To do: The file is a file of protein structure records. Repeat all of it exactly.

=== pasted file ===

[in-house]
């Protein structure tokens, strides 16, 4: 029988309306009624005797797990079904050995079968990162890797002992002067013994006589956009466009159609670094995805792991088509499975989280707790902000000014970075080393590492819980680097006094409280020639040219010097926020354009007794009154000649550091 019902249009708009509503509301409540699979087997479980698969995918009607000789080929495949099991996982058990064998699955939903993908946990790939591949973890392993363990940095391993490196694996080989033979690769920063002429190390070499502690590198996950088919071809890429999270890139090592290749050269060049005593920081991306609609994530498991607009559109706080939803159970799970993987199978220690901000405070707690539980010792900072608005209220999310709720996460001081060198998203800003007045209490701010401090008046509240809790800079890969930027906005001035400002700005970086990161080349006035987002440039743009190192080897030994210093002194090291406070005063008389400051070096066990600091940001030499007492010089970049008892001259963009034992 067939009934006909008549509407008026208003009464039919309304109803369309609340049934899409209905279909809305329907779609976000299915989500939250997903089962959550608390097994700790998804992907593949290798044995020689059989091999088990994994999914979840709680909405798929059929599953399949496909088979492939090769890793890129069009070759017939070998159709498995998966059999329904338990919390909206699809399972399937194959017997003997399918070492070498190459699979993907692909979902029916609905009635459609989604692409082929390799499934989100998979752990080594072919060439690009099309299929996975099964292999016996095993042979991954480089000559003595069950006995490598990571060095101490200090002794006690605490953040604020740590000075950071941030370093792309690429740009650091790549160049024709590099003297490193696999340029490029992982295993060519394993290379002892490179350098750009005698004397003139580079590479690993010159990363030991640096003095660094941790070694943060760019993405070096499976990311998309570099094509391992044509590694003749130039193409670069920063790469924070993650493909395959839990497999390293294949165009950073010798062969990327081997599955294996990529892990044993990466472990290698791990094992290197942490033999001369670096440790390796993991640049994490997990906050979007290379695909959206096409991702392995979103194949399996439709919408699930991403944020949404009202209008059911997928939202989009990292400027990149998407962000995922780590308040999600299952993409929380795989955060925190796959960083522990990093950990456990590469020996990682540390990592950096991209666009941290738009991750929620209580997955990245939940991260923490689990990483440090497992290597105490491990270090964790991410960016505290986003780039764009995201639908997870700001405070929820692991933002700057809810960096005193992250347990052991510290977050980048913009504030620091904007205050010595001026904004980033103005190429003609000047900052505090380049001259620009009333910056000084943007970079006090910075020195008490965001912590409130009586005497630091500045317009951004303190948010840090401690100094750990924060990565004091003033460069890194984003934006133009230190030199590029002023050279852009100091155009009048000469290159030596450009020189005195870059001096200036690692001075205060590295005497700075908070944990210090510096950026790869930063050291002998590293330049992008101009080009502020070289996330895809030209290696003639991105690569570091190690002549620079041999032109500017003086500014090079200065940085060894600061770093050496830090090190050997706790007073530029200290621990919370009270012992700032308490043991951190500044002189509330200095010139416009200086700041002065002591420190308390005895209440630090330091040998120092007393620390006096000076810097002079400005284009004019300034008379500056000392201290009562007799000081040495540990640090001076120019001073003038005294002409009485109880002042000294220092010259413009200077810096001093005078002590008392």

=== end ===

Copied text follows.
[in-house]
């Protein structure tokens, strides 16, 4: 029988309306009624005797797990079904050995079968990162890797002992002067013994006589956009466009159609670094995805792991088509499975989280707790902000000014970075080393590492819980680097006094409280020639040219010097926020354009007794009154000649550091 019902249009708009509503509301409540699979087997479980698969995918009607000789080929495949099991996982058990064998699955939903993908946990790939591949973890392993363990940095391993490196694996080989033979690769920063002429190390070499502690590198996950088919071809890429999270890139090592290749050269060049005593920081991306609609994530498991607009559109706080939803159970799970993987199978220690901000405070707690539980010792900072608005209220999310709720996460001081060198998203800003007045209490701010401090008046509240809790800079890969930027906005001035400002700005970086990161080349006035987002440039743009190192080897030994210093002194090291406070005063008389400051070096066990600091940001030499007492010089970049008892001259963009034992 067939009934006909008549509407008026208003009464039919309304109803369309609340049934899409209905279909809305329907779609976000299915989500939250997903089962959550608390097994700790998804992907593949290798044995020689059989091999088990994994999914979840709680909405798929059929599953399949496909088979492939090769890793890129069009070759017939070998159709498995998966059999329904338990919390909206699809399972399937194959017997003997399918070492070498190459699979993907692909979902029916609905009635459609989604692409082929390799499934989100998979752990080594072919060439690009099309299929996975099964292999016996095993042979991954480089000559003595069950006995490598990571060095101490200090002794006690605490953040604020740590000075950071941030370093792309690429740009650091790549160049024709590099003297490193696999340029490029992982295993060519394993290379002892490179350098750009005698004397003139580079590479690993010159990363030991640096003095660094941790070694943060760019993405070096499976990311998309570099094509391992044509590694003749130039193409670069920063790469924070993650493909395959839990497999390293294949165009950073010798062969990327081997599955294996990529892990044993990466472990290698791990094992290197942490033999001369670096440790390796993991640049994490997990906050979007290379695909959206096409991702392995979103194949399996439709919408699930991403944020949404009202209008059911997928939202989009990292400027990149998407962000995922780590308040999600299952993409929380795989955060925190796959960083522990990093950990456990590469020996990682540390990592950096991209666009941290738009991750929620209580997955990245939940991260923490689990990483440090497992290597105490491990270090964790991410960016505290986003780039764009995201639908997870700001405070929820692991933002700057809810960096005193992250347990052991510290977050980048913009504030620091904007205050010595001026904004980033103005190429003609000047900052505090380049001259620009009333910056000084943007970079006090910075020195008490965001912590409130009586005497630091500045317009951004303190948010840090401690100094750990924060990565004091003033460069890194984003934006133009230190030199590029002023050279852009100091155009009048000469290159030596450009020189005195870059001096200036690692001075205060590295005497700075908070944990210090510096950026790869930063050291002998590293330049992008101009080009502020070289996330895809030209290696003639991105690569570091190690002549620079041999032109500017003086500014090079200065940085060894600061770093050496830090090190050997706790007073530029200290621990919370009270012992700032308490043991951190500044002189509330200095010139416009200086700041002065002591420190308390005895209440630090330091040998120092007393620390006096000076810097002079400005284009004019300034008379500056000392201290009562007799000081040495540990640090001076120019001073003038005294002409009485109880002042000294220092010259413009200077810096001093005078002590008392």